Exams:  There will be three exams, two during the semester (10/5/10 and 11/2/10) and one during finals.  All exam questions are based on actual financial statements from a publicly-traded company.  Exam dates will not be rescheduled.  If you miss the first or second exam, extra weight will be added to the exam that you did take.  If you miss the final exam, you will receive zero for that exam.  Do not schedule any travel plans before the final exam date.

Team Projects:  At the end of the semester, your team (no more than 5 people) will present an oral “analyst stock call” of no longer than 10-minutes and an accompanying written “analyst note” of no longer than 3 pages (including tables).  The presentation and note should include a description of the company and industry, an overview of its past and projected financials, and an opinion about its stock.  Be prepared to defend your recommendation during a brief Q&A.

Grading:  Your grade will be based on 15% homework, 15% team project, 15% first exam, 20% second exam, 30% final exam, 5% class participation.  An effort will be made to give slightly more weight (~40%) to the final exam if a student has improved throughout the three exams.



At NYU Stern we seek to teach challenging courses that allow students to demonstrate their mastery of the subject matter.  In general, students in undergraduate core courses can expect a grading distribution where:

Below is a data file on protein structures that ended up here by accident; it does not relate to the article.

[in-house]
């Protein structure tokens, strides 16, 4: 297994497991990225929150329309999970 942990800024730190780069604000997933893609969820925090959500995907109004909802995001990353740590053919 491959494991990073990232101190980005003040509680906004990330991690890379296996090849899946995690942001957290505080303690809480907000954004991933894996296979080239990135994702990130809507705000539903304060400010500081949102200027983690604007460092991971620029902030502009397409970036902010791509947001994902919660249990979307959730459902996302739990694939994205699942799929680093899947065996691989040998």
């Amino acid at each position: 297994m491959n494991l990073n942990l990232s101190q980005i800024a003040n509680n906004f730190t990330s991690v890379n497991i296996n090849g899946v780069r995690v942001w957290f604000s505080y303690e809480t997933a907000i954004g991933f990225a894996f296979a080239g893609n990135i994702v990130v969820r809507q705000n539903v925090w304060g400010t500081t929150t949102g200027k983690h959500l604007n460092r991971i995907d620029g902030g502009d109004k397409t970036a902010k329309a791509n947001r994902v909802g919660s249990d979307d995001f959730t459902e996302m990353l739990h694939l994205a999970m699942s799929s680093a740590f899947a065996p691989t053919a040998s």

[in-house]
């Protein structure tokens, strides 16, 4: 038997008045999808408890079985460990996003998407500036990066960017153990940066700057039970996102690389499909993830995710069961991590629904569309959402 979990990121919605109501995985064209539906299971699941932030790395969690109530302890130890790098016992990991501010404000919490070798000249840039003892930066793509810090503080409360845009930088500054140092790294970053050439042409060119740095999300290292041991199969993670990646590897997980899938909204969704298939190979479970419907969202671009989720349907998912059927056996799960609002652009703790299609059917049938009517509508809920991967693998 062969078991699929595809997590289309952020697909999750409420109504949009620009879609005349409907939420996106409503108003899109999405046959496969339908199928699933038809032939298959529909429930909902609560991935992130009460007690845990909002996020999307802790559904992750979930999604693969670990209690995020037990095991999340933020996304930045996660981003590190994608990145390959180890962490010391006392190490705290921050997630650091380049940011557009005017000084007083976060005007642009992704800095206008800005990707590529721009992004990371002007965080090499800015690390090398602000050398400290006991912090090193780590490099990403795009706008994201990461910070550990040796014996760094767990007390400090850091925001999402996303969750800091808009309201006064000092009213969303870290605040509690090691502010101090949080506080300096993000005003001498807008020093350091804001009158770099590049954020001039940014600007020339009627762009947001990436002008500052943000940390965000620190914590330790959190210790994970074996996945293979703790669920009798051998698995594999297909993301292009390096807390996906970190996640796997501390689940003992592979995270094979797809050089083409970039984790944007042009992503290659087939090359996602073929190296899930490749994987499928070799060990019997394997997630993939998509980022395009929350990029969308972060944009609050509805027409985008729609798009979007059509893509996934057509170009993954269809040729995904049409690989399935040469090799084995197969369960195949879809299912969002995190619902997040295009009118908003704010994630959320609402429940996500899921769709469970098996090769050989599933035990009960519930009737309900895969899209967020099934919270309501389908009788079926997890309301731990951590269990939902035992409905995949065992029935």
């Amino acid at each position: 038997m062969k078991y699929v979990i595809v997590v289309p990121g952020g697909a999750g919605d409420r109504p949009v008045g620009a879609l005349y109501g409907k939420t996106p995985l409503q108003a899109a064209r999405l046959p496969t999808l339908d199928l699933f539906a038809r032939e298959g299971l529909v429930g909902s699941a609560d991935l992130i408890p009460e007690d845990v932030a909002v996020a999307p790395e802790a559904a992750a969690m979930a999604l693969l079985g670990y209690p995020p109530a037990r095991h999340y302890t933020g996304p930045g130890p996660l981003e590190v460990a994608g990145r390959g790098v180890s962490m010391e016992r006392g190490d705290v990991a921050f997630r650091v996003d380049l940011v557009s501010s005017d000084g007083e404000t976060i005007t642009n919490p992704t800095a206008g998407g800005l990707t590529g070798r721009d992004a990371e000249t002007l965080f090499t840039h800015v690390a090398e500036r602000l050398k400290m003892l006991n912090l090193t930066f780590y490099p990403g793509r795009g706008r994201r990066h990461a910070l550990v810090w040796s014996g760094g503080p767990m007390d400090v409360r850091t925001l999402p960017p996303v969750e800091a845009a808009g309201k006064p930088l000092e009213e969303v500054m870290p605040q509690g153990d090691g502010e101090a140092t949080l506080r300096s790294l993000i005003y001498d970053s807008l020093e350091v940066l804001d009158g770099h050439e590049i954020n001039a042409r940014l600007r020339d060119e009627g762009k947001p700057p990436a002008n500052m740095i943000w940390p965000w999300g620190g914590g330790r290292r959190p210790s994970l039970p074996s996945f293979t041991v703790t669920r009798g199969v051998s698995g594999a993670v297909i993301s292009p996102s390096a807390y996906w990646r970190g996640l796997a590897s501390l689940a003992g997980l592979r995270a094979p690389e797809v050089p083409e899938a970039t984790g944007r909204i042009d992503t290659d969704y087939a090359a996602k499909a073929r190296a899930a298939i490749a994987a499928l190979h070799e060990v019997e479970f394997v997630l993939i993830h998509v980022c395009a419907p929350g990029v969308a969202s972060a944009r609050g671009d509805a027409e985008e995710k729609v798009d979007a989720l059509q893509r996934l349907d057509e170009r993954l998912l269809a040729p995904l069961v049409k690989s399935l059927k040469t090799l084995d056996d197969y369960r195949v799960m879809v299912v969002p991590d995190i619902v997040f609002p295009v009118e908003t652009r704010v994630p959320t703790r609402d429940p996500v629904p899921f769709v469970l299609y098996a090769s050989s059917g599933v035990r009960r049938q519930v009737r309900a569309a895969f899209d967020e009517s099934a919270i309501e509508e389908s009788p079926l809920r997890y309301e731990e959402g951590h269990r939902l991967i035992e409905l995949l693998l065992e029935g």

• 25-35% of students can expect to receive A’s for excellent work
  • 50-70% of students can expect to receive B’s for good or very good work
  • 5-15% of students can expect to receive C’s or less for adequate or below work 

Note that while the School uses these ranges as a guide, the actual distribution for this course and your own grade will depend upon how well you actually perform in this course.



The process of assigning grades is intended to be one of unbiased evaluation. Students are encouraged to respect the integrity and authority of the professor’s grading system and are discouraged from pursuing arbitrary challenges to it.

If you believe an inadvertent error has been made in the grading of an individual assignment or in assessing an overall course grade, a request to have the grade re-evaluated may be submitted. You must submit such requests in writing to me within 7 days of receiving the grade, including a brief written statement of why you believe that an error in grading has been made.


Stern Policies

General Behavior
The School expects that students will conduct themselves with respect and professionalism toward faculty, students, and others present in class and will follow the rules laid down by the instructor for classroom behavior.  Students who fail to do so may be asked to leave the classroom.